Caree Dies , Carer Loses Home : Equity Releases Schemes Under the Microscope

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Why are families forced out as equity release firms make a killing ?

After her mother died, a daughter was given just one month to pack up and leave the family home.



When June died at the age of 98 a few weeks ago, it was a painful time for her bereaved daughter, Rosemary. She had moved in eight years earlier to care for her mother, and now had to arrange the funeral, as well as sort out all the paperwork such as the will and death certificates.

What she didn’t reckon on was a repossession demand from an equity release company to clear the house of everything and get out within four weeks. Much is written about the rise of equity release – sales are booming – but very little about what happens on death.

Anyone who has moved from their family home knows that a month is barely enough to arrange the removal people, pack everything, contact all the utility companies and so on. The idea of having to do that in the days after a death, with the funeral quite rightly the top priority, beggars belief. Then add into the mix that Rosemary is herself now in her mid-60s, and suffers from chronic fatigue syndrome.

But there was a lot of money in it for the equity release company. June and her now deceased husband had entered into an equity release contract in 1994, after they had fallen on tough financial times.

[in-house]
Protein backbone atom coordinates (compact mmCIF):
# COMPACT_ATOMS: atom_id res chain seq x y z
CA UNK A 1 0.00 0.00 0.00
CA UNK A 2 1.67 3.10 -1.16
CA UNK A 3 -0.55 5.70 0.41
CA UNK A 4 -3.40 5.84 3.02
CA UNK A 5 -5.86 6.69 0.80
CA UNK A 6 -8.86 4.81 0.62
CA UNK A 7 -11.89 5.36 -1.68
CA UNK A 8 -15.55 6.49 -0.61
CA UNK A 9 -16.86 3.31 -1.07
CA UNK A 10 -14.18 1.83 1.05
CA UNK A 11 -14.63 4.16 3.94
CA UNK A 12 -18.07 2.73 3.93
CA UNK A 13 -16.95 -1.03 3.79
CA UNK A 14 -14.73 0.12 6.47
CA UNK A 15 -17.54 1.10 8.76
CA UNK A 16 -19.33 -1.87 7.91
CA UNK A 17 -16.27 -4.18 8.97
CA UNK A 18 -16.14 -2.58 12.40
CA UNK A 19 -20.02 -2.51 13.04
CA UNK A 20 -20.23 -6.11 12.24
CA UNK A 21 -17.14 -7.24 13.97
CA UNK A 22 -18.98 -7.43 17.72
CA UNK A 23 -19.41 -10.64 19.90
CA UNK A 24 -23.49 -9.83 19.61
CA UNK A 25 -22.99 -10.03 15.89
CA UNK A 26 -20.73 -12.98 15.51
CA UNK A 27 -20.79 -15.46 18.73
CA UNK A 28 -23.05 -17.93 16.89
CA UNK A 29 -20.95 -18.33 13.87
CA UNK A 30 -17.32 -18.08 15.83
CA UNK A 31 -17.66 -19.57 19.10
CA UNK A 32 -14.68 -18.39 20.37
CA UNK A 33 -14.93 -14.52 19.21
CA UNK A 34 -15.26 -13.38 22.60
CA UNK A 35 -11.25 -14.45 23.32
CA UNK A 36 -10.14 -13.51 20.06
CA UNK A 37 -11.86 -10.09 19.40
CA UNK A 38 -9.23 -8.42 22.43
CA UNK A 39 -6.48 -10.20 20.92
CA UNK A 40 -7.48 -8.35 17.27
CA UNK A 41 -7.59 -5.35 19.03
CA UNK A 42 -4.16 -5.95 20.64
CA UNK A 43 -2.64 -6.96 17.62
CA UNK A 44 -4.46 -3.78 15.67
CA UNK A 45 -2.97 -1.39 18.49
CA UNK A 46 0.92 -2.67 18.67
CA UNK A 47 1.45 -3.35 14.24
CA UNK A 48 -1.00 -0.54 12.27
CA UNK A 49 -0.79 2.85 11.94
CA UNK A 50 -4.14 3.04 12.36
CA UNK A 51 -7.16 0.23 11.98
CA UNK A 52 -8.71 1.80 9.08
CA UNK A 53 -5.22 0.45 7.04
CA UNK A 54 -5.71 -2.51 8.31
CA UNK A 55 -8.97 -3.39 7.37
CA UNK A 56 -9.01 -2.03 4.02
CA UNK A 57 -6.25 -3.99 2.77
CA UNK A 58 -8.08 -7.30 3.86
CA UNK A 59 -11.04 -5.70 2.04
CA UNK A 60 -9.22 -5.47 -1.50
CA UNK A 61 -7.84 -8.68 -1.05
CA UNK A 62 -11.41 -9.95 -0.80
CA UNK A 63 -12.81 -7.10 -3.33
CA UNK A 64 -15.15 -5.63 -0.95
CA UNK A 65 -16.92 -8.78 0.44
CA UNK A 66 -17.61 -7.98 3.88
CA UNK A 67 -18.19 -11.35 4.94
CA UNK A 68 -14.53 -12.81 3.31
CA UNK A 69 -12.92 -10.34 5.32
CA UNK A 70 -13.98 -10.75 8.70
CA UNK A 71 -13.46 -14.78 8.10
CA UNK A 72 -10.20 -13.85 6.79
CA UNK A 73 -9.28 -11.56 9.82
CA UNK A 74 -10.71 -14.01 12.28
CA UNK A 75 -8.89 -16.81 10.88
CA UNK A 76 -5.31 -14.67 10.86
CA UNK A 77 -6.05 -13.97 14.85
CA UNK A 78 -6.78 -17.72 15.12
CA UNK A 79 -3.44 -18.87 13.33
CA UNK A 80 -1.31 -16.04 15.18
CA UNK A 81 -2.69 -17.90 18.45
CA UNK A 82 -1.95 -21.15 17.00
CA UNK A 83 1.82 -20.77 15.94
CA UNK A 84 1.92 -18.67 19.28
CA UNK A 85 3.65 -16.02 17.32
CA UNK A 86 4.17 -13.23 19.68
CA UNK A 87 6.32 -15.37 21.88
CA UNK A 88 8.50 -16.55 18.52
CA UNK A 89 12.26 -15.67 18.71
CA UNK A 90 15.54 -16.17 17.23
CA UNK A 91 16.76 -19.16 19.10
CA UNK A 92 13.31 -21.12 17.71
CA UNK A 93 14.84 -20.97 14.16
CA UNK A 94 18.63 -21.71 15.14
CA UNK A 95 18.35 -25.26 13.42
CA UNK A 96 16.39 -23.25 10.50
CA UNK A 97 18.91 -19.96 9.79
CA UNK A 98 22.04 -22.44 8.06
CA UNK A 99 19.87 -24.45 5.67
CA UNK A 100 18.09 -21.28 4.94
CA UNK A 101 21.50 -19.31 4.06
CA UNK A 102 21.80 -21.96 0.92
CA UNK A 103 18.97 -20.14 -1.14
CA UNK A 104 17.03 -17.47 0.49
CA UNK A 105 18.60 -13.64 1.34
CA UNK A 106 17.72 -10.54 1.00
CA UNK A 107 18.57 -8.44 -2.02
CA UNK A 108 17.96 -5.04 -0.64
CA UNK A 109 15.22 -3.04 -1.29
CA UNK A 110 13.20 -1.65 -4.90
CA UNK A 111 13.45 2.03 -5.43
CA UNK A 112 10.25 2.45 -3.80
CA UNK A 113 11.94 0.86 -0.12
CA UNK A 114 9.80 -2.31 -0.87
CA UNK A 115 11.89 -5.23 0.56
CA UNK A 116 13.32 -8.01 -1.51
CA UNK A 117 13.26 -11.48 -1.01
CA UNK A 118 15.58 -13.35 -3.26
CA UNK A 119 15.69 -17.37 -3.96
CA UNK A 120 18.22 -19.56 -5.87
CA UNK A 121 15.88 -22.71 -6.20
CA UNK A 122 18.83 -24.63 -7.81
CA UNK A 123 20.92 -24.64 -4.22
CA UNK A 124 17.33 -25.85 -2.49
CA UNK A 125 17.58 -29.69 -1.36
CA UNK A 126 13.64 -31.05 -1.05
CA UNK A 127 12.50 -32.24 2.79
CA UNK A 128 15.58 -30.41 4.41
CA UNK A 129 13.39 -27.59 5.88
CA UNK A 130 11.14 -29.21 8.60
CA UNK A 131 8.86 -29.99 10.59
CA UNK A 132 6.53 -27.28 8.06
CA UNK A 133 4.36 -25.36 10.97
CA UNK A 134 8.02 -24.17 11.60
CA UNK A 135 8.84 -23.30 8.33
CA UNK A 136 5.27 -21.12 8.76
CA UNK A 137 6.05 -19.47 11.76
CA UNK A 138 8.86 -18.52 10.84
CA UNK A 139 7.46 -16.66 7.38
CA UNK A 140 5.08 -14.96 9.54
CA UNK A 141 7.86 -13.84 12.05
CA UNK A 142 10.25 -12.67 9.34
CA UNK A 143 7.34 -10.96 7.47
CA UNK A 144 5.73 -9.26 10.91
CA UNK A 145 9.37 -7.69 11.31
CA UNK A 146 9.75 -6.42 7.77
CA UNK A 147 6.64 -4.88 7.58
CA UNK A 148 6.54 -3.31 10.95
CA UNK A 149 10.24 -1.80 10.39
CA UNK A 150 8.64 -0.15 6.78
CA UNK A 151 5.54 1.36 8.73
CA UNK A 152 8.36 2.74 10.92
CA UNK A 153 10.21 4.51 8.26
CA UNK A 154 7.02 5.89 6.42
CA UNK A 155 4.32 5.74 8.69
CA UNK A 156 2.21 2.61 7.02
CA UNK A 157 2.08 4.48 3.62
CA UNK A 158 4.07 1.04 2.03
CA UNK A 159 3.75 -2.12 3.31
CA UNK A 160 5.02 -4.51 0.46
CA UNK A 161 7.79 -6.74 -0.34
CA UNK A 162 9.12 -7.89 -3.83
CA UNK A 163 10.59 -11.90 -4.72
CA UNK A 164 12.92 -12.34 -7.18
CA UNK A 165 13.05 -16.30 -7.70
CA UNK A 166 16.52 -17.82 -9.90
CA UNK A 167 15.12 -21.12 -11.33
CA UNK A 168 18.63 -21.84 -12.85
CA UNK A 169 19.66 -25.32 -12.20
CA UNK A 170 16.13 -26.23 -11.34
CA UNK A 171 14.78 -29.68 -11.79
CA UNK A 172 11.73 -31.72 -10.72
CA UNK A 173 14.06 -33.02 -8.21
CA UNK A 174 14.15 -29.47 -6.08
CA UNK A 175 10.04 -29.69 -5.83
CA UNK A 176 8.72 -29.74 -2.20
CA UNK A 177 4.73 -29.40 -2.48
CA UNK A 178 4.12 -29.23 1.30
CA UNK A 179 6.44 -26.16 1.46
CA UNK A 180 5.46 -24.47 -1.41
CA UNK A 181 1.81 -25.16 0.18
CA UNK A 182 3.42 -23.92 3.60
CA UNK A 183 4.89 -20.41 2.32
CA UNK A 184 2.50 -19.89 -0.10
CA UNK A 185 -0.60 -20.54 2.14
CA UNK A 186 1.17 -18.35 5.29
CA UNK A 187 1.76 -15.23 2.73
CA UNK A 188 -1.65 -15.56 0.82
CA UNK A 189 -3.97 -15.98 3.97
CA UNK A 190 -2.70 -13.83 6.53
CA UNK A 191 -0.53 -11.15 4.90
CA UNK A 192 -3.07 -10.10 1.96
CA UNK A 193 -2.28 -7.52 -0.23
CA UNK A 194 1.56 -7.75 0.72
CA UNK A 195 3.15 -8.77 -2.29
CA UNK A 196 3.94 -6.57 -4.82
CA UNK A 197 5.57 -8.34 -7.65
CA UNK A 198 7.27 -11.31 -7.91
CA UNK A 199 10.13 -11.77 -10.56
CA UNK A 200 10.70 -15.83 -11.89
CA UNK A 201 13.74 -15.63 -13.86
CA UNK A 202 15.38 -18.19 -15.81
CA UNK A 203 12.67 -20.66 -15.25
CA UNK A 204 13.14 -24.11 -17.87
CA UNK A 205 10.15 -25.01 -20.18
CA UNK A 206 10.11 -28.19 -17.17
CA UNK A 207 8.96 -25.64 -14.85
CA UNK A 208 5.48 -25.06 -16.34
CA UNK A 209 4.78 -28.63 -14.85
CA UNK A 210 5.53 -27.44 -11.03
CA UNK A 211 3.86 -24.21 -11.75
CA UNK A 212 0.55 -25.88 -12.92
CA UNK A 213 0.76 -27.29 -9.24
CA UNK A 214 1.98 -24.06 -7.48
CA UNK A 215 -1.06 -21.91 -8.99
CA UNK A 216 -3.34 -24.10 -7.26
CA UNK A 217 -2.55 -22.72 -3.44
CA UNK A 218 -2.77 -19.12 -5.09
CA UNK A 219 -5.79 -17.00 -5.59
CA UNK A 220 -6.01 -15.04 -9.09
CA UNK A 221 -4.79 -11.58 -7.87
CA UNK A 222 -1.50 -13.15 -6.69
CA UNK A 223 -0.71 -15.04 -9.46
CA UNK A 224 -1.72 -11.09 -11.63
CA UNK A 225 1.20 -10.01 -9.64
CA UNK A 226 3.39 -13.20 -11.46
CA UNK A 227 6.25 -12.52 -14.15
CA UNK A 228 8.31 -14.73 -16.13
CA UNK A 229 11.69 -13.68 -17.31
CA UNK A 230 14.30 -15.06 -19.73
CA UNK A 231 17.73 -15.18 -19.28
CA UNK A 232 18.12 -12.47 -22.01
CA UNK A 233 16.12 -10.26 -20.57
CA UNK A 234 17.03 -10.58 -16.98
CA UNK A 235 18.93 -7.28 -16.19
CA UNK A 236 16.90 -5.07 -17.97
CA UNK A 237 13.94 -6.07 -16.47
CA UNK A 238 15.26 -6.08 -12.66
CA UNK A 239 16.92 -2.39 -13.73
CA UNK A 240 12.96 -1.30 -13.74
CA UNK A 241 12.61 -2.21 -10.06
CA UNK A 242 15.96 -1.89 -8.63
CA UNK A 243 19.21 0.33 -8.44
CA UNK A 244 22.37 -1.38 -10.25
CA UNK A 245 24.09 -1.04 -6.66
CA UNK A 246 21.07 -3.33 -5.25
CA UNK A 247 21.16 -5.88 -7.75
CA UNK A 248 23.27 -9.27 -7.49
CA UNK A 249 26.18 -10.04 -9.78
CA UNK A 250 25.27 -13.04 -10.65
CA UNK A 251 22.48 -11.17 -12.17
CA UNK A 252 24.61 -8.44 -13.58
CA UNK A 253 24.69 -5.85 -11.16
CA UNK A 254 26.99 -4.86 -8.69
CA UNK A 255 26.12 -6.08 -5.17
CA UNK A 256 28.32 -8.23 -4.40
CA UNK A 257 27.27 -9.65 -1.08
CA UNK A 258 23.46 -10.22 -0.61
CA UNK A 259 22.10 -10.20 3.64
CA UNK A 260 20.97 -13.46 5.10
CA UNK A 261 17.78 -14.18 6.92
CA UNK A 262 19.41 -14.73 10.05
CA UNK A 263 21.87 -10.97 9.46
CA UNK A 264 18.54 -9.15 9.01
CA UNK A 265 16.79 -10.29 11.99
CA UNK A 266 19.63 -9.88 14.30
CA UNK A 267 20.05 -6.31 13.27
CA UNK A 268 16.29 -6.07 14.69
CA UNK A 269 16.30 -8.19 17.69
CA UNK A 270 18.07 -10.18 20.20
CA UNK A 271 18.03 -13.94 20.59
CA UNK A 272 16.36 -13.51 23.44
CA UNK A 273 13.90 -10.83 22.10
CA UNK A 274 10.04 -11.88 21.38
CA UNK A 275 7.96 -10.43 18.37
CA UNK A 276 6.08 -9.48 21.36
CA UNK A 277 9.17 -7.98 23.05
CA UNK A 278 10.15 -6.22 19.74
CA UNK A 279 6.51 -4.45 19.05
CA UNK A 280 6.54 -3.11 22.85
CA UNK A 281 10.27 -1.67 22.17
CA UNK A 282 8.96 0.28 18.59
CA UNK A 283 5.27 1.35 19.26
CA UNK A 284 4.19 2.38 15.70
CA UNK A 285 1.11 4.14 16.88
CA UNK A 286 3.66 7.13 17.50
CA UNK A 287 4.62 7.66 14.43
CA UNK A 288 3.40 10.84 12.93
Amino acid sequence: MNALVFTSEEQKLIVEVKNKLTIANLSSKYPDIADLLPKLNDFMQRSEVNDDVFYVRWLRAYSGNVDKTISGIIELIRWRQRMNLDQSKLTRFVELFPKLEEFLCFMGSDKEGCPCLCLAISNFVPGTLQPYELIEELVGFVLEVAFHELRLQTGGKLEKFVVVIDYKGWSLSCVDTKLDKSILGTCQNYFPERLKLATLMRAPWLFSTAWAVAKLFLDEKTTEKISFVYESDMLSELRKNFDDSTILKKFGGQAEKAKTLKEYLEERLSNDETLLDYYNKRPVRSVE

Though their home in an upmarket part of north London was, even then, worth a fair bit, the equity release company gave them about £52,000 for a 90% share. When it is sold, it is likely to fetch not far short of £1m, so you can see why the equity release company is so keen to get Rosemary out.

When I was first contacted by Rosemary, I thought it might be a mistake as, while the company had the right to repossess, four weeks is evidently unreasonable. So I called the big providers, Aviva and Legal & General. They said their typical terms are up to one year. They appeared to be as surprised as Rosemary about the four-week deadline to get out.

But June had a different type of equity release scheme, and not with Aviva or L&G. There are two types; so-called “lifetime mortgages” where you take out a loan, but don’t pay any interest on it. Instead, the interest rolls up and on death the original capital and rolled-up interest is repaid from the house sale.

The other type is “home reversion”. This is where a company gives you a lump sum for a share in your home (usually 90% to 100%) and, again, you pay nothing until you die, but it then takes that portion of the home.